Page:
Before becoming a Jesuit in 1988, James Martin graduated from the Wharton School of Business and worked with General Electric for several years. He is the culture editor of America magazine and author of numerous books including My Life with Saints. St. Ignatius Loyola (1491–1556) was a soldier-mystic who founded a Catholic religious order called the Society of Jesus, also known as the Jesuits. According to Martin, these priests and brothers are busy "finding God in all things." That is why everyday spirituality is so important to them. They also have found a way to meld contemplation with social action. They have excelled in education and offer a path to finding freedom and detachment. And they believe in looking at the world in an incarnational way. Together their practices, methods, emphases, accents, and highlights became known as "Ignatian spirituality." In this wide-ranging and up-tempo guidebook, Martin examines what this means.
Over the past 450 years, the way of Ignatius has been taken by hundreds of thousands of Jesuits. They have studied his books and tried to incorporate his wise counsel into their lives. Martin begins with a look at the six paths people have taken in their search for God: belief, independence, disbelief, return, exploration, and confusion. He then goes on to probe desire and the spiritual life, beginning with a thought-provoking quotation from Margaret Silf's Wise Choices.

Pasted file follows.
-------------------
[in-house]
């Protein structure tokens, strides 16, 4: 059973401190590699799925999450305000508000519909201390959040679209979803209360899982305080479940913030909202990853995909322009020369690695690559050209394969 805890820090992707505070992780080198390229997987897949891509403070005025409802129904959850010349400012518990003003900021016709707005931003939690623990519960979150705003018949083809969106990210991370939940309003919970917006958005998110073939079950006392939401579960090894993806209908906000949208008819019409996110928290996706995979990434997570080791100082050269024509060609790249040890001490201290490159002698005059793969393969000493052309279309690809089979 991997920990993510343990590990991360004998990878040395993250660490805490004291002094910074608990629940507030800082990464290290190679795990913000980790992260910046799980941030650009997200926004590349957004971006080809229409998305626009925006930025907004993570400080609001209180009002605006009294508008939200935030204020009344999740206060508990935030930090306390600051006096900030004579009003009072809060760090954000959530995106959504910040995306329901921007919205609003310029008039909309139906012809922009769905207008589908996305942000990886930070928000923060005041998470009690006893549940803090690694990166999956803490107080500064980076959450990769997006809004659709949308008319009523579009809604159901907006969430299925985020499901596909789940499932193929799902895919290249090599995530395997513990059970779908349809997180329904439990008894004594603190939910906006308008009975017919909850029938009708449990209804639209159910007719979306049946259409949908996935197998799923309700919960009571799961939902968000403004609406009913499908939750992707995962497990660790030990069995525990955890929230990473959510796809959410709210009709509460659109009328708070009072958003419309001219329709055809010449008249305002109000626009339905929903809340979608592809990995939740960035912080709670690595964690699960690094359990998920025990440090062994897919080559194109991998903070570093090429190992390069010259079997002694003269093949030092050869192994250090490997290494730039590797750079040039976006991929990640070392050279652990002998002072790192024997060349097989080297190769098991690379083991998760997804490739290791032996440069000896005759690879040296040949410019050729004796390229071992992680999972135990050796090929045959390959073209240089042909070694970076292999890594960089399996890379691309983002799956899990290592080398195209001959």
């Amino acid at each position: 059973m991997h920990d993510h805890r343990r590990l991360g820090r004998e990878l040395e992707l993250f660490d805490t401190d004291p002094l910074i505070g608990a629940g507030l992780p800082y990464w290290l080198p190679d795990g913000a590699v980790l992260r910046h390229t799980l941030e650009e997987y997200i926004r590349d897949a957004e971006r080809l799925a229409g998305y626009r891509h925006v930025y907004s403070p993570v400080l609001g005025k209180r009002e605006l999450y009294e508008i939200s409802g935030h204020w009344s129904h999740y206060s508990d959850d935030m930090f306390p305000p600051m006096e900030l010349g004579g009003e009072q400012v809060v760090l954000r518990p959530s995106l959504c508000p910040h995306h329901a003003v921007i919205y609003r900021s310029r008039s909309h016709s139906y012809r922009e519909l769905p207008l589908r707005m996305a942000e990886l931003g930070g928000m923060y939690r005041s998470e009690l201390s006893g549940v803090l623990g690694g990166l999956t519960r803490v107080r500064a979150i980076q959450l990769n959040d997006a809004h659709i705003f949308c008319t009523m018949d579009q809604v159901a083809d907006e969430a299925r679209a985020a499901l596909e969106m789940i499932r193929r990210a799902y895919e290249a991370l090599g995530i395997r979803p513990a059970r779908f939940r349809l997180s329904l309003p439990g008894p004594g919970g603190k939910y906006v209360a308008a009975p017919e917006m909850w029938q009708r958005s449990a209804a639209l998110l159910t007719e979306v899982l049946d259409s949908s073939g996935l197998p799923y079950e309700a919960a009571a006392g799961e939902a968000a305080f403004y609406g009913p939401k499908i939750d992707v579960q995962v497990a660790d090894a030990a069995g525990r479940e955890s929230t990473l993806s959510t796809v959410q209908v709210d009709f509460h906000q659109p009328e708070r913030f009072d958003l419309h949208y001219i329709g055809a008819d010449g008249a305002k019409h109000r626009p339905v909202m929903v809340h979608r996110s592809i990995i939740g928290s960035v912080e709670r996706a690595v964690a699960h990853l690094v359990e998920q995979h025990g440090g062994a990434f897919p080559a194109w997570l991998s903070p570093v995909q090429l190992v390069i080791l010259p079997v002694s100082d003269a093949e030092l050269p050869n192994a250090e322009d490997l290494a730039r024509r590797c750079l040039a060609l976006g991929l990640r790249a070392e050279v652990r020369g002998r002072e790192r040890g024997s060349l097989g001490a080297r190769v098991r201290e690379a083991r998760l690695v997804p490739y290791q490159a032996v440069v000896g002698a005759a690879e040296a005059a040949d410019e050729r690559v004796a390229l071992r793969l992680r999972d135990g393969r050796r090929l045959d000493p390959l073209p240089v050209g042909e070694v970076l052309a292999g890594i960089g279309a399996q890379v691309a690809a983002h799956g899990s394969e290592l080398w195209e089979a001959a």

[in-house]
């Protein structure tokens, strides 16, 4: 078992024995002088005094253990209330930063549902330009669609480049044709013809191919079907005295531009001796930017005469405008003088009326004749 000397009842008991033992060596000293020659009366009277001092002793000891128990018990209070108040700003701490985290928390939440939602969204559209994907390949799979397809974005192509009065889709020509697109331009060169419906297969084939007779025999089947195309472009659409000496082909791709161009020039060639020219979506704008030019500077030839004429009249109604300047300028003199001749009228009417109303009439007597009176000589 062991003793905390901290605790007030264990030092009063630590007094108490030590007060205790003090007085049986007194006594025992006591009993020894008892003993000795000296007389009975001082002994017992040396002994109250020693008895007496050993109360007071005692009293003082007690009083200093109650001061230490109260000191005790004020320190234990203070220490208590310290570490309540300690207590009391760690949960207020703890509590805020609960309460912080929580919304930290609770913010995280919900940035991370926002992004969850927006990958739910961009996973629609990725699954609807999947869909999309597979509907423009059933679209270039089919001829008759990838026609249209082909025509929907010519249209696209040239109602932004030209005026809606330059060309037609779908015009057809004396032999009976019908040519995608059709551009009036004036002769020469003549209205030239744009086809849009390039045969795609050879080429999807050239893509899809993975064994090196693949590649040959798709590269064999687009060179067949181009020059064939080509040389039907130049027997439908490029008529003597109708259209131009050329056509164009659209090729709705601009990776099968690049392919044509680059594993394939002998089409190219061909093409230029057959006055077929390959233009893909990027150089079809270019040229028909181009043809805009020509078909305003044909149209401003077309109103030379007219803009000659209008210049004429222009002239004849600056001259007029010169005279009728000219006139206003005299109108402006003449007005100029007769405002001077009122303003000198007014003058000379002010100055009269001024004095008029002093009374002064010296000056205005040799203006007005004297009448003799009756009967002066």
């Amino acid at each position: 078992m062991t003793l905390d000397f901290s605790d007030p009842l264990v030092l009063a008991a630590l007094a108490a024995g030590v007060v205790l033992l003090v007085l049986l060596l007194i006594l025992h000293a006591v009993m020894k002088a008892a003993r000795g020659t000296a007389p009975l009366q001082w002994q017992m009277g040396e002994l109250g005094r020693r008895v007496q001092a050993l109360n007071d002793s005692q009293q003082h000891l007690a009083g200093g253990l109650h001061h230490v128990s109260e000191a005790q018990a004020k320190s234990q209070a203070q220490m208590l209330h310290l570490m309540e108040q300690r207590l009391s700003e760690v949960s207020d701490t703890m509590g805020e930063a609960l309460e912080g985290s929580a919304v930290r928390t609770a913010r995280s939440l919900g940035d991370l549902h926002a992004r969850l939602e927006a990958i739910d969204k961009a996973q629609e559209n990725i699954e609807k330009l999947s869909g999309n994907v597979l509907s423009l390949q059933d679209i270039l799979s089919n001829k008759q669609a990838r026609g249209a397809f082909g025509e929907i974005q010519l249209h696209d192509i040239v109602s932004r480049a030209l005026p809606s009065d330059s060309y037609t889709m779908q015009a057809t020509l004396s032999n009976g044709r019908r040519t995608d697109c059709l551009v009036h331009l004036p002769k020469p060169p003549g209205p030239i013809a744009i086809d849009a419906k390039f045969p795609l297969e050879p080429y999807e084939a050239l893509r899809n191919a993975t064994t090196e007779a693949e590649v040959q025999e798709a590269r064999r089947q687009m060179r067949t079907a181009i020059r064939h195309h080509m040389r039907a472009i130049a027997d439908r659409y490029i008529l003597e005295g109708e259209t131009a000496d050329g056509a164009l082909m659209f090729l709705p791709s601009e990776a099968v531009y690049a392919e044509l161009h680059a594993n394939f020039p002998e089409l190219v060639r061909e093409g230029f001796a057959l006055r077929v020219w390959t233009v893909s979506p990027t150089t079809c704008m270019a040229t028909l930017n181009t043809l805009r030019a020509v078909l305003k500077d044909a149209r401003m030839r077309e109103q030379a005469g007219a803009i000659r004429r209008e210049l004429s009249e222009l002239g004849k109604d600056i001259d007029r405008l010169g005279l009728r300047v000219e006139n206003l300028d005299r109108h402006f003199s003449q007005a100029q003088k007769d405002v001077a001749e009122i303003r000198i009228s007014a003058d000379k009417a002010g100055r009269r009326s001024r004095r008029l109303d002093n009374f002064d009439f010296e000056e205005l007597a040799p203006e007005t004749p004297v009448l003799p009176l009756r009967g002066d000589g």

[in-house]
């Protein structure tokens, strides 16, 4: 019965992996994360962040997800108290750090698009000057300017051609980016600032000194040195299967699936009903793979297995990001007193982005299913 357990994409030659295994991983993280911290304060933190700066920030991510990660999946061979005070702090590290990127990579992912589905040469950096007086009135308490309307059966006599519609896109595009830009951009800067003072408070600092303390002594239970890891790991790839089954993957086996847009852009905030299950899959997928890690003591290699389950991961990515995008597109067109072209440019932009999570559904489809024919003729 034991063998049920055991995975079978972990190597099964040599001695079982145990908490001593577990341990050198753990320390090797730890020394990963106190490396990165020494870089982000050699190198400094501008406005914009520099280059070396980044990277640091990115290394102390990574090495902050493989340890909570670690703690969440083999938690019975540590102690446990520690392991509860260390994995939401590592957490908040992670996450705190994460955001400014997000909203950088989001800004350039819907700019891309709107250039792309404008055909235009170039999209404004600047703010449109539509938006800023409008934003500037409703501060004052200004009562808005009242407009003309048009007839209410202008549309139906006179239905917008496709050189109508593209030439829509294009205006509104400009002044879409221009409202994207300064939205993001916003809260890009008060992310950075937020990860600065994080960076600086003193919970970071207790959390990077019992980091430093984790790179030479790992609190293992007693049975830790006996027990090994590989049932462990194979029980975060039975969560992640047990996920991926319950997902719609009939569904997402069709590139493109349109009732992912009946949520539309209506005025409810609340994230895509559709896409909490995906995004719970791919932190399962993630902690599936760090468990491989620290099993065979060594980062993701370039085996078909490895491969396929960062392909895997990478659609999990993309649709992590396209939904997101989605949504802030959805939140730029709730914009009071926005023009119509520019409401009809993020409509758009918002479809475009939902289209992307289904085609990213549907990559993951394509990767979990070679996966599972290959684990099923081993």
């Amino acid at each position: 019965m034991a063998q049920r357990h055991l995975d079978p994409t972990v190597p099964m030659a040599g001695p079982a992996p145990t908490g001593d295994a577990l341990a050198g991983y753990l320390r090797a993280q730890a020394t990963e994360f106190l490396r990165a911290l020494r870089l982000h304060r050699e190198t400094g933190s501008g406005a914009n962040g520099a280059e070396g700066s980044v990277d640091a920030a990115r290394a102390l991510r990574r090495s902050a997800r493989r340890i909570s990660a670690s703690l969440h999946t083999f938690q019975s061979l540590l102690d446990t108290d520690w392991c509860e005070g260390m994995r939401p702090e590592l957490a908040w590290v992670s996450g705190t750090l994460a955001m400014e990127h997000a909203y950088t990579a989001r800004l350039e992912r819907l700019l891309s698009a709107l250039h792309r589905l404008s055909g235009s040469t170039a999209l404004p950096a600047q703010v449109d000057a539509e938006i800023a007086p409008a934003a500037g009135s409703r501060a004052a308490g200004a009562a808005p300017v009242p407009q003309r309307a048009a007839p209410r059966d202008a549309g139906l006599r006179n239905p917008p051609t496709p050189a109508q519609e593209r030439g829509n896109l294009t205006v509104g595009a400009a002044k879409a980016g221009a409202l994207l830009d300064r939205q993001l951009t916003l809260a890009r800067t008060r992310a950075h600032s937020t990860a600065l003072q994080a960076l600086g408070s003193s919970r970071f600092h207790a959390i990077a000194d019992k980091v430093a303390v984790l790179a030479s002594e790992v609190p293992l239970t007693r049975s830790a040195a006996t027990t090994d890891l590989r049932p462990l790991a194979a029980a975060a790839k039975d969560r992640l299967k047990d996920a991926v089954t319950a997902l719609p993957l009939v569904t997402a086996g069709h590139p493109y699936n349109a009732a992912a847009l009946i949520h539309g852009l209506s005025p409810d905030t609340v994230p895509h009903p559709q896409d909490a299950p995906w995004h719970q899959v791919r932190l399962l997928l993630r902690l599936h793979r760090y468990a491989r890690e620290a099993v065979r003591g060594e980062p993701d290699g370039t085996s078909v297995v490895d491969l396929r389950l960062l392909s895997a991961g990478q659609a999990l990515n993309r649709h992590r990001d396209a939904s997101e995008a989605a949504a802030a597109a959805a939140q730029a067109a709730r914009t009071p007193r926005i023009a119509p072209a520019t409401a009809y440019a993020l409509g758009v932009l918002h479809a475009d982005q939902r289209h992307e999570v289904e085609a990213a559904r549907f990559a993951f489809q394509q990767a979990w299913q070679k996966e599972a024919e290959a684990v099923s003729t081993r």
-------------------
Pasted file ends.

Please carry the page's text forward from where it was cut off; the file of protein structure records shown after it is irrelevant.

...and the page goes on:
"We tend to think that if we desire something, it is probably something we ought not to want or have. But think about it: without desire we would never get up in the morning. We would never have ventured beyond the front door. We would never have read a book or learned something new. No desire means no life, no growth, no change. Desire is what makes two people create a third person. Desire is what makes crocuses push up through the late-winter soil. Desire is the energy, the energy of creativity, the energy of life itself. So let's not be too hard on desire."
Desire, according to Martin, is an important way that God's presence and voice in our lives is discerned and celebrated. Feelings of incompleteness, common connections, uncommon longings, exaltation, clarity, desires for holiness, and vulnerability are signs of our yearning for the Divine.
Ignatius of Loyola created a prayer designed to help believers find God in their lives. Martin presents his version of "the Examen," which has five parts, followed by suggestions on looking at prayer in terms of a friendship with the Holy One.
• "Gratitude: Recall anything from the day for which you are especially grateful, and give thanks."
• "Review: Recall the events of the day, from start to finish, noticing where you felt God's presence, and where you accepted or turned away from any invitations to grow in love."
• "Sorrow: Recall any actions for which you are sorry."
• "Forgiveness: Ask for God's forgiveness. Decide whether you want to reconcile with anyone you have hurt."
• "Grace: Ask God for the grace you need for the next day and an ability to see God's presence more clearly."
In the rest of the book, Martin shares Jesuit wisdom and insights on Ignatian traditions of prayer, the simple life made possible by the freedom of downward mobility, friendship and love, obedience and suffering, making decisions, work and career. Throughout these chapters the author includes thoughtful quotations and personal examples of God's activities in his own life. The Jesuit Guide to (Almost) Everything: A Spirituality for Real Life by James Martin shines a light on the essentials of everyday spirituality and contemplative action in the world.